You may have been fortunate enough to come across the album from Tom Knight entitled “Library Boogie” at least you will be fortunate if you are looking for a way to entertain your 4 year old for about 5 minutes before you give in to their unbearable grizzling and let them watch Chugginton or Despicable Me2 again. Tom’s website suggests that his work is “a vibrant collection of original songs and skits, with variety enough to keep even the very youngest children waiting to see what will happen next” I guess the raw material for libraries was a bit less promising than some of his other subjects then as the lyrics don’t leave a lot of scope for wondering what’s coming next
“Readin’ a book, that’s what I’m talkin’ about (Oh yeah)
Get a library card and then you can check it out
(check it out, check it out, check it out)”
And you can take it home it’s not very hard
All you need is your library card”
“My own card I just got
In my pocket it’s burning hot…
In to the door I roll
I almost lose control”
Steady now! And he confesses to a funky bass beat that “My library has me burning for learning….”He has clearly been scarred, though, by an unfortunate youthful experience in a library when he must have been found indulging in illicit snacking before libraries became a lot more relaxed about that sort of thing. “Grab a book and take a seat. No you’re not allowed to eat” he sings and keeps coming back to the theme “Cookies for the kids as long as they don’t eat inside the library”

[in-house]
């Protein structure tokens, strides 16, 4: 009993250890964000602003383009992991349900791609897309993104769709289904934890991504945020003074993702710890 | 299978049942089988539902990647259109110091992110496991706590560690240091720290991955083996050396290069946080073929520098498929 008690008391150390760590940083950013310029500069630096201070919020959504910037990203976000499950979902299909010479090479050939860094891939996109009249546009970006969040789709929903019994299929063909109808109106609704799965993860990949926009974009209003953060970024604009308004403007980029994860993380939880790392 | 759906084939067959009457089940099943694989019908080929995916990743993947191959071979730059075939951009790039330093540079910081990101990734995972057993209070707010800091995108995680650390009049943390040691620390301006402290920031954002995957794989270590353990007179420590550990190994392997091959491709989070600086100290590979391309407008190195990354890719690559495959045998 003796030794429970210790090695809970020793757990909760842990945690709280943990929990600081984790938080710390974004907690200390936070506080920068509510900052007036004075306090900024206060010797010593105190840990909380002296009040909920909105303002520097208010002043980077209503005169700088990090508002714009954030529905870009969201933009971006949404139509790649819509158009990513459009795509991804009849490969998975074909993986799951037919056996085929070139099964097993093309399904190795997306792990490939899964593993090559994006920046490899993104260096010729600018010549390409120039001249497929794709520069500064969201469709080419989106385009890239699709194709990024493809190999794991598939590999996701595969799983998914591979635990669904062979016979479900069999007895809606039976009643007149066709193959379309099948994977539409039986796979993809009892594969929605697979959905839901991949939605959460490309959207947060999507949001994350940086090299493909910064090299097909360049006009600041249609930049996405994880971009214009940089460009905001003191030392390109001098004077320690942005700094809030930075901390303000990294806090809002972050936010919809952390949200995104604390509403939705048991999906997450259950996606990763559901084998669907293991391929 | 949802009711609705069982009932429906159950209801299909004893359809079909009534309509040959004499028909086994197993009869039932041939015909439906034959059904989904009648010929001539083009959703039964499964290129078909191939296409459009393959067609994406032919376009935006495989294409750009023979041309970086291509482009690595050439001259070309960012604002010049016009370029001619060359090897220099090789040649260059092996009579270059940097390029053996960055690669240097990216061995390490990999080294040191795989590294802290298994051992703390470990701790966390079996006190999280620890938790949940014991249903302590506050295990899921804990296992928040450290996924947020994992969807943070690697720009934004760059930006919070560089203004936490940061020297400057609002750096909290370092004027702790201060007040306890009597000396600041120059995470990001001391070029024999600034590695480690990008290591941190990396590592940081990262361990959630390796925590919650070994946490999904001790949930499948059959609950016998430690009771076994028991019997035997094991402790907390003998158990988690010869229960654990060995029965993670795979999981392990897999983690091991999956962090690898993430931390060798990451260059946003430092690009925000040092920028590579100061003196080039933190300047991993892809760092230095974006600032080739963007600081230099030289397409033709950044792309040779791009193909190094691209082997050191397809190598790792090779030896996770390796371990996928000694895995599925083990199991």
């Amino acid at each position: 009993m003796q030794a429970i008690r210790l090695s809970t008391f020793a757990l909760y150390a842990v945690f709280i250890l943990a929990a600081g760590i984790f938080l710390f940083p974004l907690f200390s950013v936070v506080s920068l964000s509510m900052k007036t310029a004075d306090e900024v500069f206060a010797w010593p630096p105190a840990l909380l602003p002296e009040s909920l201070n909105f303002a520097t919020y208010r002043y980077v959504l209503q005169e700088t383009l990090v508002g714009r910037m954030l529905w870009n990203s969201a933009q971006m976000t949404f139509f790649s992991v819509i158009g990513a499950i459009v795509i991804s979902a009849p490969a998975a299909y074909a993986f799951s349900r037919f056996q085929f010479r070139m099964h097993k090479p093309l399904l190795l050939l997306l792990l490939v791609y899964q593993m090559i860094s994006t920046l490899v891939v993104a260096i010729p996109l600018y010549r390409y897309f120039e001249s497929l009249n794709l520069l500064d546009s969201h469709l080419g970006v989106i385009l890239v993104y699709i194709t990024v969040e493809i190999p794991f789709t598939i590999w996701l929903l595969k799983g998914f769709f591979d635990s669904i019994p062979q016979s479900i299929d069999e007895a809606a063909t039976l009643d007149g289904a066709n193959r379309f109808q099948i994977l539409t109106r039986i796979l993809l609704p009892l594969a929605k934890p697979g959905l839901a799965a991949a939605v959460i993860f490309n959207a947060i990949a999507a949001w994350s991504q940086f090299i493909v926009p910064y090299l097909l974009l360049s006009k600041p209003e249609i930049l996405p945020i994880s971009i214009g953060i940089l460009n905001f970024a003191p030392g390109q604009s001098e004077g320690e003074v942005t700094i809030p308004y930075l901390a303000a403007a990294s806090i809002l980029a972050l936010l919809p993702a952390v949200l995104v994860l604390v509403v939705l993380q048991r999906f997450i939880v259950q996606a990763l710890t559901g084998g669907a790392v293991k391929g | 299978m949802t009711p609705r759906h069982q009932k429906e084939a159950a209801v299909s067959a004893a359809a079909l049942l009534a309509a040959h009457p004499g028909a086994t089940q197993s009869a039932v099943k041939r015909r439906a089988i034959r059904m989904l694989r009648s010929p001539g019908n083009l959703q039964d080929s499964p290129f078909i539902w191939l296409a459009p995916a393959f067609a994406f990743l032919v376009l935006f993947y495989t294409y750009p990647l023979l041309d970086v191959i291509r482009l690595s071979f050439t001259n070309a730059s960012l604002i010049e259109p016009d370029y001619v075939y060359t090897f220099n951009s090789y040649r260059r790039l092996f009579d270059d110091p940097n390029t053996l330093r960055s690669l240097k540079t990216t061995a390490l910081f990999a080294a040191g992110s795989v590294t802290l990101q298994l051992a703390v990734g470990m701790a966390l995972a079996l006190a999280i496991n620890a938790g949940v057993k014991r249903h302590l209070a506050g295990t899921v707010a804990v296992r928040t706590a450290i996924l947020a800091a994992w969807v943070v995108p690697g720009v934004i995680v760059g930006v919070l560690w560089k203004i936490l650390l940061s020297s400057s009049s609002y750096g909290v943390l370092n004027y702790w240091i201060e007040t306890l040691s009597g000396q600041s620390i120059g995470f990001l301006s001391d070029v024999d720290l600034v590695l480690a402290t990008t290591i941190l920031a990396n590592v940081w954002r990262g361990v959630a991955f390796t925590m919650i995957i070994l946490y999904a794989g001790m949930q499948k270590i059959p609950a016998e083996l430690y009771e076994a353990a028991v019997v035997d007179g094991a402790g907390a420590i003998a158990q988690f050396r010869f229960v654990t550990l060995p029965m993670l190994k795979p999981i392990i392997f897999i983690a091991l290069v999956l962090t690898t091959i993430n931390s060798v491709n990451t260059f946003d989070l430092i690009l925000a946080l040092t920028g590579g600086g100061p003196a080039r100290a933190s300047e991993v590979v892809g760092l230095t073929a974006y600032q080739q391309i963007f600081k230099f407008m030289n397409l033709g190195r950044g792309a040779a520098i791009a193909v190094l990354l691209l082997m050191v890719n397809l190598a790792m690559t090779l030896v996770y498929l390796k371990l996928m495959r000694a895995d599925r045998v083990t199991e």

Ticklefish, a band that were created “so that everyone could enjoy fun upbeat rock-n-roll/pop music without going bonkers by drowning in the ‘mush’ that usually defines kids music” obviously want to avoid the more prosaic stuff and concentrate instead on the library as the gateway to information and unlike Dave Taylor they have fewer reservations about eating in the library. They assure their audience that when their “brain gets hungry”
Information can taste delicious
I munch on knowledge all day long